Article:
Aechmorhynchus Coues, 1874
The two to four species of Polynesian sandpipers, the only members of the genus Prosobonia, are small wading birds confined to remote Pacific islands of French Polynesia. Only one species now exists, and it is rare and little known. This bird is sometimes separated in the genus Aechmorhynchus, restricting the genus to the extinct southern forms.
List of species
- Tuamotu sandpiper, P. parvirostris
- † Tahiti sandpiper, P. leucoptera
- † Moorea sandpiper, P. ellisi
- † Kiritimati sandpiper, P. cancellata
The Tuamotu sandpiper, P. parvirostris, is a unique short-billed all-brown wader previously found over a large area of the Pacific, but now confined to a few islands in the Tuamotu archipelago and still declining. Its decline appears to be due to human habitation encroachment and introduced mammals. It feeds on insects, but takes some vegetable material from its coastal haunts. It nests on the ground, and has a soft piping call.
The extinct Tahiti sandpiper, P. leucoptera of Tahiti was similar in size and shape to P. cancellata. It had brown upperparts, reddish underparts, a white wingbar, and some white on the face and throat. It became extinct in the 19th century, and little is known of it.
There was a similar bird on Moorea which differed in some minor details from P. leucoptera, notably the larger extent of white in the wing, and has been described as Moorea sandpiper (P. ellisi). However, although two species are generally listed, the question whether they actually did constitute separate species is probably unresolvable as only a single specimen of it exists today, apart from some contemporary paintings.
From Mangaia in the Cook Islands, Ua Huka in the Marquesas, and the remote South Pacific Henderson Island (Wragg 1995), subfossil remains of Prosobonia have been recovered but not yet named. The first of these was almost certainly more closely related to the Tahiti and Moorea populations than to the Tuamotu sandpiper, but the exact nature of their relationship is unlikely to be resolved anytime soon. It disappeared in the early-mid 1st millennium AD, probably not long after 300 AD.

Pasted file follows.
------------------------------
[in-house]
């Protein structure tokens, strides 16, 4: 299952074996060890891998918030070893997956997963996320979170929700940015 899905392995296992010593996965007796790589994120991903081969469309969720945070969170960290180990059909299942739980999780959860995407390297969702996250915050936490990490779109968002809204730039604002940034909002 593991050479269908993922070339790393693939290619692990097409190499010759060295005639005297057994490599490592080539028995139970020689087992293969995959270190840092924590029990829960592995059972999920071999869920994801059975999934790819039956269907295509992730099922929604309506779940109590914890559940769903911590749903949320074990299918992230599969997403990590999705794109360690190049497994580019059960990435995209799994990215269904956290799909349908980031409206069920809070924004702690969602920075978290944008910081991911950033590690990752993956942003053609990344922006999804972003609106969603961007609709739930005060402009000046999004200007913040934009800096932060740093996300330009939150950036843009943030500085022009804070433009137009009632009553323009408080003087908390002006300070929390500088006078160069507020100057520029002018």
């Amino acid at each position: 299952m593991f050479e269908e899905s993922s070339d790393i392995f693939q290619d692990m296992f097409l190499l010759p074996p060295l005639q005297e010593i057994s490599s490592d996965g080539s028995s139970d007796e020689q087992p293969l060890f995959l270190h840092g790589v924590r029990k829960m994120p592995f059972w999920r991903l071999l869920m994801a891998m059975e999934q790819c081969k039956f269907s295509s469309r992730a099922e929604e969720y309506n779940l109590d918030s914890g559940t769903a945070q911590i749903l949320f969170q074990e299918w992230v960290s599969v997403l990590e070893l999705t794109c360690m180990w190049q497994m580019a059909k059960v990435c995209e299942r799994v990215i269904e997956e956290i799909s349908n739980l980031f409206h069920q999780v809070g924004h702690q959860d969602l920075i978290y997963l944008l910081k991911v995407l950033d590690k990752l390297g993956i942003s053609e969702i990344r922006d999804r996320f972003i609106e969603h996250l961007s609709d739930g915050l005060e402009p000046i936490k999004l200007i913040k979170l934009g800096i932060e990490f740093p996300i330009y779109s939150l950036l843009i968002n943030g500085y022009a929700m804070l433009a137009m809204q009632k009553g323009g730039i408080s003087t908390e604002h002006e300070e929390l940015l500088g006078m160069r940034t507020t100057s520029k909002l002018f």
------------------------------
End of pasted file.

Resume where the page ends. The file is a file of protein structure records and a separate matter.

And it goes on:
The Ua Huka and Henderson forms can be assumed to have been closer to the living species. The latter, a distinct species with long legs and short wings (Wragg & Weisler 1994), became extinct only about 1000 years after the Mangaia form, some time after 1200.
- Bonaparte, Charles Lucien Jules Laurent (1850): Note sur plusieurs familles naturelles d'Oiseaux, et descriptions d'espèces nouvelles. Comptes Rendus Hebdomadaire des Seances de l'Academie des Sciences, Paris 31: 561-564. [Article in French] Fulltext at Gallica
- Wragg, Graham M. (1995): The fossil birds of Henderson Island, Pitcairn Group: natural turnover and human impact, a synopsis. Biol. J. Linn. Soc. 56(1-2): 405–414. HTML abstract
- Wragg, Graham M. and Weisler, Marshall I. (1994): Extinctions and new records of birds from Henderson Island, Pitcairn Group, South Pacific Ocean. Notornis 41(1): 60-70.